The History of Old Home Day

This New Hampshire–born event has become a widespread tradition celebrating local roots. Learn more about the history and evolution of this late-summer New England town tradition.

By Joe Bills

Aug 05 2021


Old Home Day started more than a century ago as a blatant attempt to draw former New Hampshire residents back home, where rural charms would convince them to stay.

Photo Credit : Mark Fleming
Ever wonder about the origins of Old Home Day?
Old Home Day
Old Home Day was launched more than a century ago to lure former New Hampshire residents back to their hometowns, where rural charms might convince them to stay.
Photo Credit : Mark Fleming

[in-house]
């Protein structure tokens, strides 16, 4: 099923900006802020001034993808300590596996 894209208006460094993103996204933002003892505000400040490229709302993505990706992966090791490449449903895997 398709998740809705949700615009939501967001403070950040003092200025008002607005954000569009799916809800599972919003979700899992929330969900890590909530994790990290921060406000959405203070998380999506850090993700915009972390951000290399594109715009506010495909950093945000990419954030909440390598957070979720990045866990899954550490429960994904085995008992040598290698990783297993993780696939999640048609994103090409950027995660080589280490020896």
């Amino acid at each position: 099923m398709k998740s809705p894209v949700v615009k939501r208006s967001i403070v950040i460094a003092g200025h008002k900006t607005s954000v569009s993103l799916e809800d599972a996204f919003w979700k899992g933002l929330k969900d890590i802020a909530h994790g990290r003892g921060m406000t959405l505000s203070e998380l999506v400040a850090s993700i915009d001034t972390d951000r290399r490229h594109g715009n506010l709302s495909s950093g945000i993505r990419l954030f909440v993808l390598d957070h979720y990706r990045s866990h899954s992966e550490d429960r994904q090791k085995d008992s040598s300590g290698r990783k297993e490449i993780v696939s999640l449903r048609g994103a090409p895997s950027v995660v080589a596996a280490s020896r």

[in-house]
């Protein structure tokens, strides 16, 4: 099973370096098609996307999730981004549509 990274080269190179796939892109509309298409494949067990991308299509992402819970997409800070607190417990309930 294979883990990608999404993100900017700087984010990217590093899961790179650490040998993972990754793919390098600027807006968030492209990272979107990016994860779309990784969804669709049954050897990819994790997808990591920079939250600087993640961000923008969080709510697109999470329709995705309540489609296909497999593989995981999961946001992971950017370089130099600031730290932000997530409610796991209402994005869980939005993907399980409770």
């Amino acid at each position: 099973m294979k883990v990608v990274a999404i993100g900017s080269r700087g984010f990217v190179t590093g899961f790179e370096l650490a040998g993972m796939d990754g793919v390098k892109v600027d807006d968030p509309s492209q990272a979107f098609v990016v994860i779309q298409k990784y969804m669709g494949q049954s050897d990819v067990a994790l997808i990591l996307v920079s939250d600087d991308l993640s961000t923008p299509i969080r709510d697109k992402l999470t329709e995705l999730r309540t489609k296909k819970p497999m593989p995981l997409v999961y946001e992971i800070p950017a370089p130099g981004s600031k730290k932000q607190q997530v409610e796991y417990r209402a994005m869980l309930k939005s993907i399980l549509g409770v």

Late summer in New England is the best of both worlds. Warm days still allow for outdoor fun like swimming, but as the evening chill gradually creeps back in, cozy gatherings around a fire sound great, too. It’s the perfect time for a community get-together. Newly elected New Hampshire governor Frank Rollins certainly thought so back in 1899, when he debuted Old Home Day. At the time, rural New England was grappling with the loss of residents who were lured away either by the adventure of the West or by the steady paycheck of an industrial job in the city. Two years earlier, in New England Magazine, Rollins had written: “I wish that in the ear of every son and daughter of New Hampshire, in the summer days, might be heard whispered the persuasive words: Come back, come back! Do you not hear the call? What has become of the old home where you were born? Do you not remember it — the old farm back among the hills, with its rambling buildings, its well-sweep casting its long shadows, the row of stiff poplar trees, the lilacs and the willows?” Rollins ultimately took it upon himself to issue that call, in the form of Old Home Day — a celebration designed to draw former residents back in the hopes that New Hampshire’s rural charms would convince them to stay. Forty-four towns held Old Home Day events that first year, and as time went on, the number of participating towns kept growing. Massachusetts and Connecticut joined the fun in 1901. Not long after that, Old Home Day was being celebrated from Nova Scotia to Alabama, and Ohio to Australia. Today, communities throughout New England and beyond still have Old Home Day circled on their calendars each year. In wartime, and particularly in the aftermath of the two World Wars, Old Home Day also became a way to honor those who had served. Barbecues, potluck dinners, pie eating contests, and parades are among the typical highlights of Old Home Day. (Baked beans are not required, but you should be prepared to explain why they weren’t included.) Meals often feature crops, like corn and apples, that are freshly harvested at the time of celebration; there might be a road race to help burn off some of those calories, too. Library book sales are a draw for many, as are local garden tours. If the town has a bandstand, there will be live music — a performance that might just culminate in fireworks. No matter what form it takes, however, Old Home Day still works as a lure to draw wayward New Englanders home. It is indeed a reminder of who we were and how we lived, but it’s more than just that: It is a celebration of the principles that we hope will guide us still, a light that helps show our best path forward. Does your town celebrate Old Home Day? Let us know in the comments below! This post was first published in 2020 and has been updated. 

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